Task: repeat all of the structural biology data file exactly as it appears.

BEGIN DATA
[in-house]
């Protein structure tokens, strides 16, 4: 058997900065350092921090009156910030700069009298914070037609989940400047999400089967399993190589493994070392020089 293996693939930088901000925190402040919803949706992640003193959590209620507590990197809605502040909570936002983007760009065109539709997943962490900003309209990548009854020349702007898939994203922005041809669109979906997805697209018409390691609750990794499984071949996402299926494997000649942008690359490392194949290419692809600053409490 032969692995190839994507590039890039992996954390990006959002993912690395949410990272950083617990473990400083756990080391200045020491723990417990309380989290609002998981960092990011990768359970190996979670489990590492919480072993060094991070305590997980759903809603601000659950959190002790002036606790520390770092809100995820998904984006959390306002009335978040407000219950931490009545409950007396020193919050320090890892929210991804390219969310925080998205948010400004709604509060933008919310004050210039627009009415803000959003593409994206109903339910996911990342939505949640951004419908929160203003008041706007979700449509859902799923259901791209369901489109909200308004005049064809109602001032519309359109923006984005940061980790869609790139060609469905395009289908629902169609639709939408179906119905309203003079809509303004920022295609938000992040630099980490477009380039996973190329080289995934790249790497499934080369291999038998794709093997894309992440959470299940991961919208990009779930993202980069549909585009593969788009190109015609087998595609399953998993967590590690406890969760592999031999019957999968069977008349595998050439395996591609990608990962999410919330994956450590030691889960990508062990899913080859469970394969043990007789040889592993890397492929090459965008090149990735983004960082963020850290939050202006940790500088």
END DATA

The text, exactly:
[in-house]
């Protein structure tokens, strides 16, 4: 058997900065350092921090009156910030700069009298914070037609989940400047999400089967399993190589493994070392020089 293996693939930088901000925190402040919803949706992640003193959590209620507590990197809605502040909570936002983007760009065109539709997943962490900003309209990548009854020349702007898939994203922005041809669109979906997805697209018409390691609750990794499984071949996402299926494997000649942008690359490392194949290419692809600053409490 032969692995190839994507590039890039992996954390990006959002993912690395949410990272950083617990473990400083756990080391200045020491723990417990309380989290609002998981960092990011990768359970190996979670489990590492919480072993060094991070305590997980759903809603601000659950959190002790002036606790520390770092809100995820998904984006959390306002009335978040407000219950931490009545409950007396020193919050320090890892929210991804390219969310925080998205948010400004709604509060933008919310004050210039627009009415803000959003593409994206109903339910996911990342939505949640951004419908929160203003008041706007979700449509859902799923259901791209369901489109909200308004005049064809109602001032519309359109923006984005940061980790869609790139060609469905395009289908629902169609639709939408179906119905309203003079809509303004920022295609938000992040630099980490477009380039996973190329080289995934790249790497499934080369291999038998794709093997894309992440959470299940991961919208990009779930993202980069549909585009593969788009190109015609087998595609399953998993967590590690406890969760592999031999019957999968069977008349595998050439395996591609990608990962999410919330994956450590030691889960990508062990899913080859469970394969043990007789040889592993890397492929090459965008090149990735983004960082963020850290939050202006940790500088």